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WSOP: History -- 1988 Recap

Johnny Chan Becomes the Fourth Player to Win Back-to-Back World Championships and Probably the Last


Johnny Moss proved that he still had some gas left in his poker tank at the 1988 World Series of Poker, and he won his ninth and final gold bracelet in the $1,500 ace-to-five lowball event. He also finished runner up in the preliminary $1,500 seven-card stud event. Although his showing was impressive, it was shown up by the showing of another Johnny that year, one who followed in Moss’ footsteps as a back-to-back world champion.

Moss made a respectable showing in the main event as well, where he survived to the second day, but eventually failed to cash in the top 36 players. While Moss was able to put together a nice run, Johnny Chan was putting together another dominant run to the final table. He took the chip lead into the final nine with 529,000. Chan had found a higher level of confidence with a world championship bracelet around his wrist, and he made a habit out of mercilessly attacking any opponent he perceived to be weak.

The strategy worked for Chan in the preliminary days of the tournament, but weak opponents were much harder to find at the final table that year. Chan faced eight players that included: Jesse Alto (making his sixth and final, final-table appearance), Mike Cox, Quinton Nixon, Jim Bechtel, T.J. Cloutier, Humberto Brenes, Ronald Graham, and the Mayfair Club representative that year, Erik Seidel.

Erik SeidelAlto (ninth), Cox (eighth), Nixon (seventh), and Bechtel (sixth) all fell rather quickly at the final table, and then as had become the case for Cloutier, he met a cruel and unusual end to his tournament run. First, he called an all-in bet from Brenes holding A Q, and Brenes revealed he was in trouble when he flipped over 9-6. But a 9 and a 6 on the flop were joined by another 9 on the river to give Brenes more than enough to double up. Cloutier was now reeling, and on the very next hand he raised 50,000 preflop with A 10. Seidel, holding pocket fives, reraised enough to put Cloutier to a decision for his tournament life. Cloutier made the call and again the board was cruel to Cloutier when it gave Seidel a 5 on the flop.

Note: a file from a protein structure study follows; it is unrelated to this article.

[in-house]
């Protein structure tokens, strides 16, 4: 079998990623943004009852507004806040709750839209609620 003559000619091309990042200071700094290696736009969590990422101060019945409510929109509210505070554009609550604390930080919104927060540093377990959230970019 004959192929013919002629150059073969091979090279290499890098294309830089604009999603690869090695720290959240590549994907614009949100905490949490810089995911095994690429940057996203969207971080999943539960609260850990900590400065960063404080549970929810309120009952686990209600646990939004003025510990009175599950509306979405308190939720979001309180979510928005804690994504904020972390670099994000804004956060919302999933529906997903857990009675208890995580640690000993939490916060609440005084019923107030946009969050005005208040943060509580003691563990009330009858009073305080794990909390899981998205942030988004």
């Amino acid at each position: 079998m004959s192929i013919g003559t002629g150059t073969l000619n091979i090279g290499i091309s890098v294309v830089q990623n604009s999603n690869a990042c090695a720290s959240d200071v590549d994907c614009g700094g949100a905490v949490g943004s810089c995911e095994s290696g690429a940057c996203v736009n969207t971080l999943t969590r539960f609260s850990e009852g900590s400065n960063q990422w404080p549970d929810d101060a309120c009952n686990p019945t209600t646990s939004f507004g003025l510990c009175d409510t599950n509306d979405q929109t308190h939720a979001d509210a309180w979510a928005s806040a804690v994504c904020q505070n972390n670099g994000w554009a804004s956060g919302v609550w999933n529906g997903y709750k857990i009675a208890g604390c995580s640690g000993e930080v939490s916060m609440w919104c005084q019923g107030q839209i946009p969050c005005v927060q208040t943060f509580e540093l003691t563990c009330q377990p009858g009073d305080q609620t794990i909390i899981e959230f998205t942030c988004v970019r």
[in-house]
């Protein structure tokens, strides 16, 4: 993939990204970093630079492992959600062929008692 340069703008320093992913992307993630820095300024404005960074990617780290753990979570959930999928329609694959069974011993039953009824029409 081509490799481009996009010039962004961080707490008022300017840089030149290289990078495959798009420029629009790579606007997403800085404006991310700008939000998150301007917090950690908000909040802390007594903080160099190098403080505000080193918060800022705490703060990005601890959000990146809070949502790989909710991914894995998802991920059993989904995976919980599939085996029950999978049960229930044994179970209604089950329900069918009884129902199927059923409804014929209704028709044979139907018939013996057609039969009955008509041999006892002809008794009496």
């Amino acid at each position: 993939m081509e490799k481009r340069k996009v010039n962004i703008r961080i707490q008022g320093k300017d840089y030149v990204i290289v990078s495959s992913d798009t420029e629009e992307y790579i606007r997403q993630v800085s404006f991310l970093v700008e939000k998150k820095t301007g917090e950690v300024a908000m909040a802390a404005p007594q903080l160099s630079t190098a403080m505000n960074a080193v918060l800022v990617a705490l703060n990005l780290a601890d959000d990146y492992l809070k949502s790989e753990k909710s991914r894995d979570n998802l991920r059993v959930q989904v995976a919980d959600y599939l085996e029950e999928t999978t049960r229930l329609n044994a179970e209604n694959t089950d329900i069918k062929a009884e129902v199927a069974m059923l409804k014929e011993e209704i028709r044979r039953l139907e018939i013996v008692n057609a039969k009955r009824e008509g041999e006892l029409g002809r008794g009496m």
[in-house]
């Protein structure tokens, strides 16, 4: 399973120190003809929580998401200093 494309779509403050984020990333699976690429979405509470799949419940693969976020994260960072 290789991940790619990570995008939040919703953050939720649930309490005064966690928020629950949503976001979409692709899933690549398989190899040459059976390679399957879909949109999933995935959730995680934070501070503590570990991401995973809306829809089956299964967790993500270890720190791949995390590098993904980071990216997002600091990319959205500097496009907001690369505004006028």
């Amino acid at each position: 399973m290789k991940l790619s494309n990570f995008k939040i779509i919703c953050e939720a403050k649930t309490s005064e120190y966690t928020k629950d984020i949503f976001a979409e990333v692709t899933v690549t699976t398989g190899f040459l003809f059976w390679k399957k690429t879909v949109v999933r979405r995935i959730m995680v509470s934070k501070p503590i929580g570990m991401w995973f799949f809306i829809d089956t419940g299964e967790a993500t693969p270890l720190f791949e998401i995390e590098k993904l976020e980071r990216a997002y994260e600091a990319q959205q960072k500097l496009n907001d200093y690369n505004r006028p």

Seidel continued his solid run by knocking out Brenes (fourth) next and then Graham (third). This left Seidel heads up with Chan for the bracelet. “I remember looking at the whole scene, and thinking, ‘What in the world am I doing here playing heads up for the world championship?’ It was pretty awful to be in such a great spot and to be so unprepared for it,” said Seidel. Seidel was in fact green to the game of poker at that point of his career, and he certainly wasn’t the world-class player that he is today. But, whatever experience advantage he gave away to Chan at the beginning of heads-up play he made up for it with the chip advantage he held.Johnny Chan

Chan was able to pull even with Seidel during the opening section of the match, but then Chan’s pocket eights ran into the pocket nines of Seidel in a crucial confrontation. Seidel won the hand to double up and he took a three-to-one chip lead. Once again, Chan fought his way back to even, and the next crucial pot had a decidedly different outcome. The cards of the final hand of the 1988 WSOP are known to poker players and fans throughout the world, as well as to members of the general public who have watched the hand play out in the classic scene from the movie Rounders.

Chan was dealt J 9 in the hole, and he limped to a flop of Q 10 8. Seidel had checked preflop with Q 7. Chan led out for 40,000 after the flop, and he was raised by Seidel an additional 50,000. Chan reluctantly made the call in one of the best acting jobs in poker history. The 2 fell on the turn and both players checked as Chan kept up the act. The river rolled out the 6 and Seidel moved all in. Chan quickly made the call and he showed down the nut straight. Chan was the fourth back-to-back champion in WSOP history and he won his second title in the most exciting final hand in WSOP history. It is most likely that Chan will be last player to ever accomplish the feat of consecutive world championships, cementing his WSOP legend.

1988 WSOP Results

WSOP history article links:

Preludes - 1970 - 1971 - 1972 - 1973 - 1974 - 1975 - 1976 - 1977 - 1978 - 1979 - 1980 - 1981 - 1982 - 1983 - 1984 - 1985 - 1986 - 1987

Quote source: “All-In the (Almost) Entirely True Story of the World Series of Poker,” by Jonathan Grotenstein and Storms Reback